“I have a great uncle [Nat Zuckerman] born in 1901, and when he was a boy, he had a chance to see Harry Houdini,” Cohen, of New York, said. “He was so inspired by having seen him, he wanted to learn magic himself, so he went to a library and got a magic book and learned tricks on his own.”
Cohen said it was the “riveting secrets” on the pages of his uncle’s books, which are now falling apart, that ignited his passion.
“He became a proficient amateur magician. … He started showing magic to me and I was the only one who really paid attention,” he said.
At 10, he made his debut at a 4-year-old’s birthday party.
“My mother drove me to the show, she picked me up and drove me home,” Cohen said. “I performed all through high school and in college [at Cornell University in Ithaca, N.Y.].”
After college, Cohen lived in Japan for five years and learned how to speak, read and write Japanese. He performed his magic show at the Park Hyatt in Tokyo, all in Japanese.
For the past 12 years and counting, Cohen, also known as the “Millionaires’ Magician,” performs his famous Chamber Magic show at the Waldorf-Astoria Hotel in Manhattan.
Once a year, the hotel closes to the public to host the United Nations and Cohen picks a city to visit and perform. This year, Atlanta was it.
In his first Atlanta performance, he will entertain audiences at the Four Seasons in Midtown Sept 21 and 22.
“I love leaving New York because the attitude is usually more warm and friendly,” Cohen said.
Four Season Director of Catering Charles Kaval said the staff is excited to have Cohen as a guest performer.
“He’s a very sought-after magician,” Kaval said. “I saw him in New York and it was just a great production overall. …It was money well spent.”
Cohen is in high demand worldwide, and has performed at the White House and for people like Warren Buffet, the crown prince of Saudi Arabia, the queen of Morocco, Martha Stewart and Woody Allen.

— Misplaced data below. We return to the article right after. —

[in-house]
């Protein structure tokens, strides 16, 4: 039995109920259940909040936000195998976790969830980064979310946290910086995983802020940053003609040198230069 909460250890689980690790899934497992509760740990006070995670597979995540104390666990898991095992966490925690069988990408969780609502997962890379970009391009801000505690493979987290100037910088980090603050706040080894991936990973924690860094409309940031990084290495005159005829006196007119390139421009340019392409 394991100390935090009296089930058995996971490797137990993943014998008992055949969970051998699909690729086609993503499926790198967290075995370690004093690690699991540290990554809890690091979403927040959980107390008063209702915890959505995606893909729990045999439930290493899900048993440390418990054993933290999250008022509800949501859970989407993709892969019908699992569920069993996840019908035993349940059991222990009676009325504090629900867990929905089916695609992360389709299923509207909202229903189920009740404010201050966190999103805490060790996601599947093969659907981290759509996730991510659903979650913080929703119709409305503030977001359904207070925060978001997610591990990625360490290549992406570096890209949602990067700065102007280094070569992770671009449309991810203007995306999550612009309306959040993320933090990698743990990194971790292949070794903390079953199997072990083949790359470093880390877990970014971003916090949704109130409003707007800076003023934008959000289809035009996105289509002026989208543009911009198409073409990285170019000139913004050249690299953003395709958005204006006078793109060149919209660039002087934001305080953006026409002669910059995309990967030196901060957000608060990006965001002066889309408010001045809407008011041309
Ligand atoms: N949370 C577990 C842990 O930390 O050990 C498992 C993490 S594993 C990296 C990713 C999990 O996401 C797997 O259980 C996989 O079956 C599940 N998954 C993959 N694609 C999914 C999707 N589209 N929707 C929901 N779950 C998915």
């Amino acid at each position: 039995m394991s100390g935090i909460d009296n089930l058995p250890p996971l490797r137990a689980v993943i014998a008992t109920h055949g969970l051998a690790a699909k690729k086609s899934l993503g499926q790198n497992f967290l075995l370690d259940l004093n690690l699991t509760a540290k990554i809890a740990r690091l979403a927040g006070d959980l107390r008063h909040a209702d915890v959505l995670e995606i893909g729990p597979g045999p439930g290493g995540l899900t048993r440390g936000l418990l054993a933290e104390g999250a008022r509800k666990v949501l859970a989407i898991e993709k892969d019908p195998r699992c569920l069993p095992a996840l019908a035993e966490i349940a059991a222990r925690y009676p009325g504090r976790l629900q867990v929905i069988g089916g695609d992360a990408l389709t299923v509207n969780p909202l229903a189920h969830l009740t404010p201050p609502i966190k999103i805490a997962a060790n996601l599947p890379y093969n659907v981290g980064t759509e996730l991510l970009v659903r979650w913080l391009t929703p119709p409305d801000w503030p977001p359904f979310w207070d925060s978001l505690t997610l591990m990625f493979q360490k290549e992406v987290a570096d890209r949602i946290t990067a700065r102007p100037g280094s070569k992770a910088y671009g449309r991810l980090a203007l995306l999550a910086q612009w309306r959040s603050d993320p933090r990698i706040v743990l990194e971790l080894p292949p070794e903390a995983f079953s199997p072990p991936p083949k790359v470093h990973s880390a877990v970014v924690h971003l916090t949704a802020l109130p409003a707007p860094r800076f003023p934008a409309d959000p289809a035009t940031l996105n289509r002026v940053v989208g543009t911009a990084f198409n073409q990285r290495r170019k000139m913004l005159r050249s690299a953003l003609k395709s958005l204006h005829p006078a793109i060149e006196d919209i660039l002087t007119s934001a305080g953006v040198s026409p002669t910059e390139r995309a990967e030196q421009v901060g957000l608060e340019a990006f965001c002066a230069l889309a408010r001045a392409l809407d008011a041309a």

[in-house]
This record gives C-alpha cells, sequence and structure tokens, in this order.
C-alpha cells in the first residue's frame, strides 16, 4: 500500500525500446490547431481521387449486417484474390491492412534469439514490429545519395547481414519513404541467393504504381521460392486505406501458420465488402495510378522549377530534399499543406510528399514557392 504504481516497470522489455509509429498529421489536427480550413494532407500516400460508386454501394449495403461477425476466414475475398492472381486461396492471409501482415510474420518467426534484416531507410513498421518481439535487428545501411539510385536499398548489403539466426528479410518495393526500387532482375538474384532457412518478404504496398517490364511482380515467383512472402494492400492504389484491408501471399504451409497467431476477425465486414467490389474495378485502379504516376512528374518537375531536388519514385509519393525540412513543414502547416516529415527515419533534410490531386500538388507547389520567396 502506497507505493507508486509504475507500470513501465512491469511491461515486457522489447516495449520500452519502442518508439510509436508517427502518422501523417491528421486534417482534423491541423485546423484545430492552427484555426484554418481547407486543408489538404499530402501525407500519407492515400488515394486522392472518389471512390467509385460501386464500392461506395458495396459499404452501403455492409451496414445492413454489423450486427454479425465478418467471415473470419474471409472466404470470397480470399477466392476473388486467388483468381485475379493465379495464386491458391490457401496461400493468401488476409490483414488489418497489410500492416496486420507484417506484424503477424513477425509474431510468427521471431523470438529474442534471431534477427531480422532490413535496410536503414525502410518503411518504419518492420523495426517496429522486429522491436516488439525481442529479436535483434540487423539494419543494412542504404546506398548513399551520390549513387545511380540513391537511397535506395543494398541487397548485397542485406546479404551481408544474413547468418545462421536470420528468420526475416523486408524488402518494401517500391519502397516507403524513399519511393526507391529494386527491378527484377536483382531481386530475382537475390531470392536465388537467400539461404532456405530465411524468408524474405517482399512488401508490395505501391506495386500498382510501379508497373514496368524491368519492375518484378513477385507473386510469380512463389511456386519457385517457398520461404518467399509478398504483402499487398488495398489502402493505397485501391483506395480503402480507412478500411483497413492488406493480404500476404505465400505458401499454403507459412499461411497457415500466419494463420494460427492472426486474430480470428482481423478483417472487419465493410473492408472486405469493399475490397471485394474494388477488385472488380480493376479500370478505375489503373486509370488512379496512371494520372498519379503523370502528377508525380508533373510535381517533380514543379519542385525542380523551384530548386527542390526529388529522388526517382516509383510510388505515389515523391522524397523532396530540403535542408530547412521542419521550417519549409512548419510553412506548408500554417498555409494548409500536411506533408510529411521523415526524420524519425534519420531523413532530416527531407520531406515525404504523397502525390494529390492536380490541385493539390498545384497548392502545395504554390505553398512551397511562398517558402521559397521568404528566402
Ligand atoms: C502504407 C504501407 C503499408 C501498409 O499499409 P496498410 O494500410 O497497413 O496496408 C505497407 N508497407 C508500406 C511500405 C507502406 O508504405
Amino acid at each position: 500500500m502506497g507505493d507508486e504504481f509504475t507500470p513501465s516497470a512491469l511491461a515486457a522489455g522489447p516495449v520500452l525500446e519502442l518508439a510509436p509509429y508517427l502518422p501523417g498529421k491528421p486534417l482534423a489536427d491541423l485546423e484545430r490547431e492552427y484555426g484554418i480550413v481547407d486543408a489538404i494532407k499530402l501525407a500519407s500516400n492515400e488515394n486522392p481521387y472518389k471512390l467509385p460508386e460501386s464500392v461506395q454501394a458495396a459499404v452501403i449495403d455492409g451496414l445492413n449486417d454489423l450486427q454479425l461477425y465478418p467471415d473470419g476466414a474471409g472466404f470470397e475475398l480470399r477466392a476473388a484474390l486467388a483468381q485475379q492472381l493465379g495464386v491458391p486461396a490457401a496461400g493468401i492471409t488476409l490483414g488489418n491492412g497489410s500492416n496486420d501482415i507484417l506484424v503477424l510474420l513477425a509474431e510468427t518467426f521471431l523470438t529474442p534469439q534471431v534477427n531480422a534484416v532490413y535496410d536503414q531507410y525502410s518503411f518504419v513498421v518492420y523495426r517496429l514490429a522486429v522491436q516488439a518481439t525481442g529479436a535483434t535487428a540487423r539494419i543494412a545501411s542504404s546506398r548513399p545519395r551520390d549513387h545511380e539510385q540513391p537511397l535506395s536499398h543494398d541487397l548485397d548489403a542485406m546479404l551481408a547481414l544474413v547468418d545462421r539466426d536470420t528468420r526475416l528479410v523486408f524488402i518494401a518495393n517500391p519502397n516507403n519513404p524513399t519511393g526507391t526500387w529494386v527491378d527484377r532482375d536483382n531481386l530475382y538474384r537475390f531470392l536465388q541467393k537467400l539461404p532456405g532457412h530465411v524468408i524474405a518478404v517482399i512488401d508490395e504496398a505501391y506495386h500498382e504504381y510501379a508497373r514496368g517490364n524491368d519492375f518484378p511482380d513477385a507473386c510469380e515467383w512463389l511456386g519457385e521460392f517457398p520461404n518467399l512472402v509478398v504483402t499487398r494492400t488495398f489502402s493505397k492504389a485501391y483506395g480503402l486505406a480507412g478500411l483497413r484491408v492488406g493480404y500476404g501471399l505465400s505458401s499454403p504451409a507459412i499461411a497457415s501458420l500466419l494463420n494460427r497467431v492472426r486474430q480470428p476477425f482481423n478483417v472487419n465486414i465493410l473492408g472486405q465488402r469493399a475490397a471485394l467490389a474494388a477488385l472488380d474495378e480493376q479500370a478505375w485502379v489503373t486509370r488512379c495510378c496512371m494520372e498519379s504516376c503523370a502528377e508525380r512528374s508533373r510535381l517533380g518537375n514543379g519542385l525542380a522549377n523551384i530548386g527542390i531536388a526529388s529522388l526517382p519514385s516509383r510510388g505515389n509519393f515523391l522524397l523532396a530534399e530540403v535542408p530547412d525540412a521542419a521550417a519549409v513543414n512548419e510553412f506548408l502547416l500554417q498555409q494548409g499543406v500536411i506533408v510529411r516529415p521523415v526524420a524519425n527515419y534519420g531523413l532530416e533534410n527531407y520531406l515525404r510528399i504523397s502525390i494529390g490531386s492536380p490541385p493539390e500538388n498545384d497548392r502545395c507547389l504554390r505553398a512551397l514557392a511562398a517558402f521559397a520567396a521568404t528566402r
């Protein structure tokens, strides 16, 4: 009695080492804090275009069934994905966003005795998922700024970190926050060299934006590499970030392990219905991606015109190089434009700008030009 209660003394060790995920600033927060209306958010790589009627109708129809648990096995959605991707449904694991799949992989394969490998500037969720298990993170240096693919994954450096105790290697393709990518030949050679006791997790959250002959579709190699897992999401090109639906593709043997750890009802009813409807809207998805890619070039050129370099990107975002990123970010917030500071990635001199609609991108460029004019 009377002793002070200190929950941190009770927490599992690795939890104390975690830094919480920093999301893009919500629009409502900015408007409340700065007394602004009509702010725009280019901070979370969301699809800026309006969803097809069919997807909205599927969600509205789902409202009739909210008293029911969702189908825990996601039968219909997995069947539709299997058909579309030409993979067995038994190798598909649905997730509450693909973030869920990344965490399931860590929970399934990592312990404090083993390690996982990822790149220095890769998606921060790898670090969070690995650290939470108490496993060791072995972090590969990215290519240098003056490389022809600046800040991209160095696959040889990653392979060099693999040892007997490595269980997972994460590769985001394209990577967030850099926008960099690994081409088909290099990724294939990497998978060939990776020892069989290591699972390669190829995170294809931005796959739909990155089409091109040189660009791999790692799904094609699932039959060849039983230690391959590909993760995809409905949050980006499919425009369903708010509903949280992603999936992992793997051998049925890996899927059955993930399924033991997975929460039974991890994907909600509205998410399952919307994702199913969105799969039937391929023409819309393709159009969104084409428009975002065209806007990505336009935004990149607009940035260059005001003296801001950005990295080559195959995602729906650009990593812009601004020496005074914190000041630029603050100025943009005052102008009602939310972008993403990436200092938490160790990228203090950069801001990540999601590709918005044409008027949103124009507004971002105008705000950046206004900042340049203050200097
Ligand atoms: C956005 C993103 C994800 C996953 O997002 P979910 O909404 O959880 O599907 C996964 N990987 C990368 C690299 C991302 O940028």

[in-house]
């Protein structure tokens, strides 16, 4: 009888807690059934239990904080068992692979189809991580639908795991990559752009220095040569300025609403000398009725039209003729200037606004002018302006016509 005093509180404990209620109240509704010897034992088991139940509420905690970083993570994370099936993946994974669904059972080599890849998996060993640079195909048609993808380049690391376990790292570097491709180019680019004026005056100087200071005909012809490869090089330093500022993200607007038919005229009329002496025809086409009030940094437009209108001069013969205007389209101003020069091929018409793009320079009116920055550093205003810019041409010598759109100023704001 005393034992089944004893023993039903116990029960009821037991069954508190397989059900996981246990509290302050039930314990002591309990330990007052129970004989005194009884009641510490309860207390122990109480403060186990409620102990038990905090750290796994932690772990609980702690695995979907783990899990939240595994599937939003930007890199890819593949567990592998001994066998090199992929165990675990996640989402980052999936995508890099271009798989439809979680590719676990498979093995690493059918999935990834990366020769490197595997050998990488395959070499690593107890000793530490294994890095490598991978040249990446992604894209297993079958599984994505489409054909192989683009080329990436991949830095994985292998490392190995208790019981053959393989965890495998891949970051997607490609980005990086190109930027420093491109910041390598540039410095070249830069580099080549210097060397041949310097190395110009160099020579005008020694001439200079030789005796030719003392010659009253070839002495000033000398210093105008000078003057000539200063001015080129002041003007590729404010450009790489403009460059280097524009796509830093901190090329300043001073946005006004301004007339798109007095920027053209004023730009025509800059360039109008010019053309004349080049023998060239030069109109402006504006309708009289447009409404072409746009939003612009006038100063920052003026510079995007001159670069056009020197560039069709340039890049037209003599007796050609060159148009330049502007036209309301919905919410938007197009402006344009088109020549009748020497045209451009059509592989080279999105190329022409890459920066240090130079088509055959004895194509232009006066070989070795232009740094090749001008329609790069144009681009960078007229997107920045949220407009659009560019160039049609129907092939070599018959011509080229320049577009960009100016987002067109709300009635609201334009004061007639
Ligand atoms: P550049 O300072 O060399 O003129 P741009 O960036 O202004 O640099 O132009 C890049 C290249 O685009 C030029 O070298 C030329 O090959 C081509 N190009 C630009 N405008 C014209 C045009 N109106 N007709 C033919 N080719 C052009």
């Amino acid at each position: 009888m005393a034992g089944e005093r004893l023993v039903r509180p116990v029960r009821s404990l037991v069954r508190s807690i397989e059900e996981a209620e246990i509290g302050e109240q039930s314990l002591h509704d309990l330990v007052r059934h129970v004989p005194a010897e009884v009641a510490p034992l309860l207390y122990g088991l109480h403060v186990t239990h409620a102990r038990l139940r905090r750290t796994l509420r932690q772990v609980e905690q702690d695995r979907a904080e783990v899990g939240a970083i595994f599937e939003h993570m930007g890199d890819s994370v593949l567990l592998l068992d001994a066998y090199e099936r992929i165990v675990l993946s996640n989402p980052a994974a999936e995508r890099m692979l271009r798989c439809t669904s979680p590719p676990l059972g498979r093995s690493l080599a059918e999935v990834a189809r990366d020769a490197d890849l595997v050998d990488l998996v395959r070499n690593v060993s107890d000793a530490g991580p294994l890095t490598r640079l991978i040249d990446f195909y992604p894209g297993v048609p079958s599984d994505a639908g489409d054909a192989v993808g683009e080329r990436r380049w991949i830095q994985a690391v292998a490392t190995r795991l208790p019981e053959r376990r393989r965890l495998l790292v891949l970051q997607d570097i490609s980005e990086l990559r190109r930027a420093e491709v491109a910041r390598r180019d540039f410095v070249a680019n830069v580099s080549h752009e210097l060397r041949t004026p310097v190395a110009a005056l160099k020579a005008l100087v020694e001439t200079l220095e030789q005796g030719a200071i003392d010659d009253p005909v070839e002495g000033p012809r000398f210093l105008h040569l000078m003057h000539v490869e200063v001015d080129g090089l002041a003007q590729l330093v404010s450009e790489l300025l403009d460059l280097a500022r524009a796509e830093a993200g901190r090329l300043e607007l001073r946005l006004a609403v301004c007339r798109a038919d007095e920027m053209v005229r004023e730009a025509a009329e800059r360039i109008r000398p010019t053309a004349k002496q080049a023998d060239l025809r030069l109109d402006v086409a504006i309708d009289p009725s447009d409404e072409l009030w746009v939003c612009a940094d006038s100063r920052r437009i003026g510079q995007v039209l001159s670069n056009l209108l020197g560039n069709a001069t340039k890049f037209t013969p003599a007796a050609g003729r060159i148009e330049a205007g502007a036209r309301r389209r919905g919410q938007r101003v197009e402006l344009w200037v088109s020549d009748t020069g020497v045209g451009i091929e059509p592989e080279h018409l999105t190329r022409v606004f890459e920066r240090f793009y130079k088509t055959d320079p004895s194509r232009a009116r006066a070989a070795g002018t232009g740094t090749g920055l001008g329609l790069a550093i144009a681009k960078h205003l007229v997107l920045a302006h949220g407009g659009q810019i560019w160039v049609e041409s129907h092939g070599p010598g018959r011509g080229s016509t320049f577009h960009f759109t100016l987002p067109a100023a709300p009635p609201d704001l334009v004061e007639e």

He said his biggest difficulty is overcoming the stereotype of the “cheesy magician.”
“I’m presenting magic with dignity, with a capital M,” Cohen said. “It’s not the kind of thing where a magician comes up to you and pulls something out of your nose. …It is a well-crafted story. The whole show has an art to it.”
His audience is typically 95 percent adults, he said, and everyone is expected to dress up.
“Over recent years, I feel like we’ve lost respect for theater and giving it respect, “ Cohen said. “I’m trying to bring that back. It’s part of whole experience.”
Paul Ginsberg, a fan and amateur magician from New York, said Cohen’s audience becomes part of his performance.
“He’s very engaging. … He takes the time to develop effects so that he turns tricks into mysteries,” Ginsberg said. “You just think the laws of physics are suspended when he’s in the room.”
Cohen said the magic “game” is what he loves most about his passion and career.
“I love the challenge of presenting a very well-constructed puzzle to smart people and having them realize they’ve been joyfully had,” he said. “I like that I see the childlike expressions that peoples’ faces melt into. … Magic shows give you a childlike feeling of wonder.”
If you go:
o What: Steve Cohen’s Chamber Magic Show
o When: Sept. 21 and 22 at 7 p.m. and 9:30 p.m.
o Where: Four Seasons Hotel, 75 14th St., Midtown
o Tickets: $75 and $100 for front-row seats
o Information: http://www.chambermagic.com/ or http://fourseasons.com/Atlanta/